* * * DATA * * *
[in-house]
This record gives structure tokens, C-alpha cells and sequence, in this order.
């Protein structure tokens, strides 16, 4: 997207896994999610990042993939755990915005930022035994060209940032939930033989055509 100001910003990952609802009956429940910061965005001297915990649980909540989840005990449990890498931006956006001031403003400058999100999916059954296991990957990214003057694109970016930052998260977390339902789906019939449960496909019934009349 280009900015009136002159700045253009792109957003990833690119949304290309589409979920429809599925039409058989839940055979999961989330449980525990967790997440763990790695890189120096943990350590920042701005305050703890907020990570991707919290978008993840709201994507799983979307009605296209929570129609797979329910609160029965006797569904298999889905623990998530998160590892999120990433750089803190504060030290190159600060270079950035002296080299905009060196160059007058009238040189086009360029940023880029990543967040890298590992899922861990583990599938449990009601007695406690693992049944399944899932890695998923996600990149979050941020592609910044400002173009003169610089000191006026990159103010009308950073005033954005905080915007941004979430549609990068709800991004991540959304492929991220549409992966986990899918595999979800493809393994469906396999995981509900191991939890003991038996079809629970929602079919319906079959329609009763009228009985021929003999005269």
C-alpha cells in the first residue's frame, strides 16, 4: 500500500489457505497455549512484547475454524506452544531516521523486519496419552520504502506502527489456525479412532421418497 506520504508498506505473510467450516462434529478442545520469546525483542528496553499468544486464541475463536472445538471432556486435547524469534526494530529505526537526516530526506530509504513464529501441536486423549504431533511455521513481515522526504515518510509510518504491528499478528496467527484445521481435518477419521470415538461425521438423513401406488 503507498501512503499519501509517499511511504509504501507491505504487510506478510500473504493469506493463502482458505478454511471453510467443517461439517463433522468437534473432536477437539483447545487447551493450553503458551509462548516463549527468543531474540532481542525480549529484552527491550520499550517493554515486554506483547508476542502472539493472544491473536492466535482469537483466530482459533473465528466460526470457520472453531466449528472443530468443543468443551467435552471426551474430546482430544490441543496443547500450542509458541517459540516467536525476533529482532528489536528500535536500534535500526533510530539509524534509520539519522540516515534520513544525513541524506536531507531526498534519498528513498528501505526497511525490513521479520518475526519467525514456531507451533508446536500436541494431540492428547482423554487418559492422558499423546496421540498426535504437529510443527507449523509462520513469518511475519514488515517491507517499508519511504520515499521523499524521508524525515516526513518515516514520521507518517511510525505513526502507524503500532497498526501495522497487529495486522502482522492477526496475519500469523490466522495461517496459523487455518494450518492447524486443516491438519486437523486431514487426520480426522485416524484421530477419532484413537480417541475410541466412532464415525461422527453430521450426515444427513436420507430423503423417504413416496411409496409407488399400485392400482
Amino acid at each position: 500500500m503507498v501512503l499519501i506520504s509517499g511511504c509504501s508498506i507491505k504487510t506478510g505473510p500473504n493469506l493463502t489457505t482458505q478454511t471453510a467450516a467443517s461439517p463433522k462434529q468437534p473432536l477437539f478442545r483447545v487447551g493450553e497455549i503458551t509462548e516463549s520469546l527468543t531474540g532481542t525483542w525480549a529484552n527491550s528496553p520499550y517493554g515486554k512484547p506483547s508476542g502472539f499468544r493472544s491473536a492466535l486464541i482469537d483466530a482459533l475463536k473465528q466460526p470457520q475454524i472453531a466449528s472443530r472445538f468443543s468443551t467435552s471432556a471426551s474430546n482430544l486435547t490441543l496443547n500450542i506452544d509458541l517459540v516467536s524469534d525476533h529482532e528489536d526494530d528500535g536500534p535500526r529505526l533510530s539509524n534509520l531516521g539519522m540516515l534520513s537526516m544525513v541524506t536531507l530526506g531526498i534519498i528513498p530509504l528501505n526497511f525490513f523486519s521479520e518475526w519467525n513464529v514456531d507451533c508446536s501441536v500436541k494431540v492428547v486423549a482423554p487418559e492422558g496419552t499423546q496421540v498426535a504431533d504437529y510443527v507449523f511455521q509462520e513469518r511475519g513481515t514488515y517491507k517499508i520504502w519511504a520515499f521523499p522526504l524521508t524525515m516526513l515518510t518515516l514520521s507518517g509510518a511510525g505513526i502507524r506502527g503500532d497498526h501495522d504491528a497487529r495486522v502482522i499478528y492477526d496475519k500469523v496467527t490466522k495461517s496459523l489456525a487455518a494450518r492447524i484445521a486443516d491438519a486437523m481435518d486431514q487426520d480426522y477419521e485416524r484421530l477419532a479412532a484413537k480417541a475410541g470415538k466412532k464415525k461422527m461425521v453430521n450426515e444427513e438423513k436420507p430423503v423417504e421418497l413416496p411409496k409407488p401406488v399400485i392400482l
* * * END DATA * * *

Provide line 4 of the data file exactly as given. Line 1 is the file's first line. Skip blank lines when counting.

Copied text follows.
C-alpha cells in the first residue's frame, strides 16, 4: 500500500489457505497455549512484547475454524506452544531516521523486519496419552520504502506502527489456525479412532421418497 506520504508498506505473510467450516462434529478442545520469546525483542528496553499468544486464541475463536472445538471432556486435547524469534526494530529505526537526516530526506530509504513464529501441536486423549504431533511455521513481515522526504515518510509510518504491528499478528496467527484445521481435518477419521470415538461425521438423513401406488 503507498501512503499519501509517499511511504509504501507491505504487510506478510500473504493469506493463502482458505478454511471453510467443517461439517463433522468437534473432536477437539483447545487447551493450553503458551509462548516463549527468543531474540532481542525480549529484552527491550520499550517493554515486554506483547508476542502472539493472544491473536492466535482469537483466530482459533473465528466460526470457520472453531466449528472443530468443543468443551467435552471426551474430546482430544490441543496443547500450542509458541517459540516467536525476533529482532528489536528500535536500534535500526533510530539509524534509520539519522540516515534520513544525513541524506536531507531526498534519498528513498528501505526497511525490513521479520518475526519467525514456531507451533508446536500436541494431540492428547482423554487418559492422558499423546496421540498426535504437529510443527507449523509462520513469518511475519514488515517491507517499508519511504520515499521523499524521508524525515516526513518515516514520521507518517511510525505513526502507524503500532497498526501495522497487529495486522502482522492477526496475519500469523490466522495461517496459523487455518494450518492447524486443516491438519486437523486431514487426520480426522485416524484421530477419532484413537480417541475410541466412532464415525461422527453430521450426515444427513436420507430423503423417504413416496411409496409407488399400485392400482